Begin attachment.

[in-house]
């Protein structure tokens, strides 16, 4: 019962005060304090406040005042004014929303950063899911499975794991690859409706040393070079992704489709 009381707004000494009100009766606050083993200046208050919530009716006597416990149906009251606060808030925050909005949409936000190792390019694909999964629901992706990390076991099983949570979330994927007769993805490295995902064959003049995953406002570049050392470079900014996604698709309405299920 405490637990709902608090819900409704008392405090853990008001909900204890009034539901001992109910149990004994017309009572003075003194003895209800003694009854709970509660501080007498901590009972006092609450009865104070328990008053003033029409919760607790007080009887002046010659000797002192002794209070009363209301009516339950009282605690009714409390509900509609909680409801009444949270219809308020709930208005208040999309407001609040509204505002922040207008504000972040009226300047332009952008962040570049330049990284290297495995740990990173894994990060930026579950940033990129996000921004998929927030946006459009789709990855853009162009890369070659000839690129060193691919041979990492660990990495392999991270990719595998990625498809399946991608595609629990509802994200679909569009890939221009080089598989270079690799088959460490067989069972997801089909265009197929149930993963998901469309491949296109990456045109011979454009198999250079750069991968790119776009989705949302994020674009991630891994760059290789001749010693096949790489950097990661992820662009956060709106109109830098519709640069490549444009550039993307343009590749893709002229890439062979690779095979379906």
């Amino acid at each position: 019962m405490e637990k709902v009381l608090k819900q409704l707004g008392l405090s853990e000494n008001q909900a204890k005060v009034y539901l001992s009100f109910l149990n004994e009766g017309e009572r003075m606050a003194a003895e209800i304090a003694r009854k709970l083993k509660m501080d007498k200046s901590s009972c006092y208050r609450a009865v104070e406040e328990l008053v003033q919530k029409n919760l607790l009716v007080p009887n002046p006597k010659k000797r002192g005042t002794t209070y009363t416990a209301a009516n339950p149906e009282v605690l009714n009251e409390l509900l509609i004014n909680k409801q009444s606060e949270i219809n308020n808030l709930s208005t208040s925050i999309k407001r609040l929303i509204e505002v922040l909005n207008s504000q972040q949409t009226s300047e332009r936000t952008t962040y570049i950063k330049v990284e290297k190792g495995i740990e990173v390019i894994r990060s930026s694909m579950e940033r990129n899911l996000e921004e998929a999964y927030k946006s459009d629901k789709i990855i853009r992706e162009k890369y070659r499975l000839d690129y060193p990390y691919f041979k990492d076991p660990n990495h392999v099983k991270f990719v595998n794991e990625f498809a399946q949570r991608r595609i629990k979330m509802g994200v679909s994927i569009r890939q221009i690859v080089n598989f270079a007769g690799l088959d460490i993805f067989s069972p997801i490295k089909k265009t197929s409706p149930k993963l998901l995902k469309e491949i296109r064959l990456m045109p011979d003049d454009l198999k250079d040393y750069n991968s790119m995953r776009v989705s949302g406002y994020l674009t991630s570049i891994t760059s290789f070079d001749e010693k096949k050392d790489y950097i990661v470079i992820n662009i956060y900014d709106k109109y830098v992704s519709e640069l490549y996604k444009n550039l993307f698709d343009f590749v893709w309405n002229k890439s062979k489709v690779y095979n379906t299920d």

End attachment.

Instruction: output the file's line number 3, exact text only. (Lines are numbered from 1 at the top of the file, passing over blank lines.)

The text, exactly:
């Amino acid at each position: 019962m405490e637990k709902v009381l608090k819900q409704l707004g008392l405090s853990e000494n008001q909900a204890k005060v009034y539901l001992s009100f109910l149990n004994e009766g017309e009572r003075m606050a003194a003895e209800i304090a003694r009854k709970l083993k509660m501080d007498k200046s901590s009972c006092y208050r609450a009865v104070e406040e328990l008053v003033q919530k029409n919760l607790l009716v007080p009887n002046p006597k010659k000797r002192g005042t002794t209070y009363t416990a209301a009516n339950p149906e009282v605690l009714n009251e409390l509900l509609i004014n909680k409801q009444s606060e949270i219809n308020n808030l709930s208005t208040s925050i999309k407001r609040l929303i509204e505002v922040l909005n207008s504000q972040q949409t009226s300047e332009r936000t952008t962040y570049i950063k330049v990284e290297k190792g495995i740990e990173v390019i894994r990060s930026s694909m579950e940033r990129n899911l996000e921004e998929a999964y927030k946006s459009d629901k789709i990855i853009r992706e162009k890369y070659r499975l000839d690129y060193p990390y691919f041979k990492d076991p660990n990495h392999v099983k991270f990719v595998n794991e990625f498809a399946q949570r991608r595609i629990k979330m509802g994200v679909s994927i569009r890939q221009i690859v080089n598989f270079a007769g690799l088959d460490i993805f067989s069972p997801i490295k089909k265009t197929s409706p149930k993963l998901l995902k469309e491949i296109r064959l990456m045109p011979d003049d454009l198999k250079d040393y750069n991968s790119m995953r776009v989705s949302g406002y994020l674009t991630s570049i891994t760059s290789f070079d001749e010693k096949k050392d790489y950097i990661v470079i992820n662009i956060y900014d709106k109109y830098v992704s519709e640069l490549y996604k444009n550039l993307f698709d343009f590749v893709w309405n002229k890439s062979k489709v690779y095979n379906t299920d």